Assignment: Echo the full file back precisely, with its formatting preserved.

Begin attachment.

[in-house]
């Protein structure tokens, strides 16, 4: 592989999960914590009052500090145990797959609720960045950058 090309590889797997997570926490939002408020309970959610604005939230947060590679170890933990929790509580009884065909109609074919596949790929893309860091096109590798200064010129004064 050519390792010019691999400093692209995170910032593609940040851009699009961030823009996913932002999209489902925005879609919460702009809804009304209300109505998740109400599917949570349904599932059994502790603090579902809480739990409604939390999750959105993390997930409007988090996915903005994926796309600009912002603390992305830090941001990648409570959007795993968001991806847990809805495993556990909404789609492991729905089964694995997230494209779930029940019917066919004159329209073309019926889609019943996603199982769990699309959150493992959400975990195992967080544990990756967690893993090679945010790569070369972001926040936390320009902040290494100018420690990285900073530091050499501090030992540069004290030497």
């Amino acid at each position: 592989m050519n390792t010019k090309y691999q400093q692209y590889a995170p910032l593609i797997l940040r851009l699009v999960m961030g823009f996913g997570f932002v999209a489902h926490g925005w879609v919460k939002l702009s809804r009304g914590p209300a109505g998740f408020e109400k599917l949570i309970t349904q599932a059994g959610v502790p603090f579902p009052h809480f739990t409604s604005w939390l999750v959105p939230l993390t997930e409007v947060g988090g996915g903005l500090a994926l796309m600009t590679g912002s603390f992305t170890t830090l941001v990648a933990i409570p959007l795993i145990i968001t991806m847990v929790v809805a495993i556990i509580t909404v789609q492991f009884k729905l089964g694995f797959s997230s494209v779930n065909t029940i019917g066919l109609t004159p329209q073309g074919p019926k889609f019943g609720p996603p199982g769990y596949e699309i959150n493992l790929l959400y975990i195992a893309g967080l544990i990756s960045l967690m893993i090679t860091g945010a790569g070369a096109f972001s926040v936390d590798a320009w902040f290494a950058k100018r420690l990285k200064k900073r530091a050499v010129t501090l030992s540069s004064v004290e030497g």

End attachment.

[in-house]
């Protein structure tokens, strides 16, 4: 592989999960914590009052500090145990797959609720960045950058 090309590889797997997570926490939002408020309970959610604005939230947060590679170890933990929790509580009884065909109609074919596949790929893309860091096109590798200064010129004064 050519390792010019691999400093692209995170910032593609940040851009699009961030823009996913932002999209489902925005879609919460702009809804009304209300109505998740109400599917949570349904599932059994502790603090579902809480739990409604939390999750959105993390997930409007988090996915903005994926796309600009912002603390992305830090941001990648409570959007795993968001991806847990809805495993556990909404789609492991729905089964694995997230494209779930029940019917066919004159329209073309019926889609019943996603199982769990699309959150493992959400975990195992967080544990990756967690893993090679945010790569070369972001926040936390320009902040290494100018420690990285900073530091050499501090030992540069004290030497």
């Amino acid at each position: 592989m050519n390792t010019k090309y691999q400093q692209y590889a995170p910032l593609i797997l940040r851009l699009v999960m961030g823009f996913g997570f932002v999209a489902h926490g925005w879609v919460k939002l702009s809804r009304g914590p209300a109505g998740f408020e109400k599917l949570i309970t349904q599932a059994g959610v502790p603090f579902p009052h809480f739990t409604s604005w939390l999750v959105p939230l993390t997930e409007v947060g988090g996915g903005l500090a994926l796309m600009t590679g912002s603390f992305t170890t830090l941001v990648a933990i409570p959007l795993i145990i968001t991806m847990v929790v809805a495993i556990i509580t909404v789609q492991f009884k729905l089964g694995f797959s997230s494209v779930n065909t029940i019917g066919l109609t004159p329209q073309g074919p019926k889609f019943g609720p996603p199982g769990y596949e699309i959150n493992l790929l959400y975990i195992a893309g967080l544990i990756s960045l967690m893993i090679t860091g945010a790569g070369a096109f972001s926040v936390d590798a320009w902040f290494a950058k100018r420690l990285k200064k900073r530091a050499v010129t501090l030992s540069s004064v004290e030497g």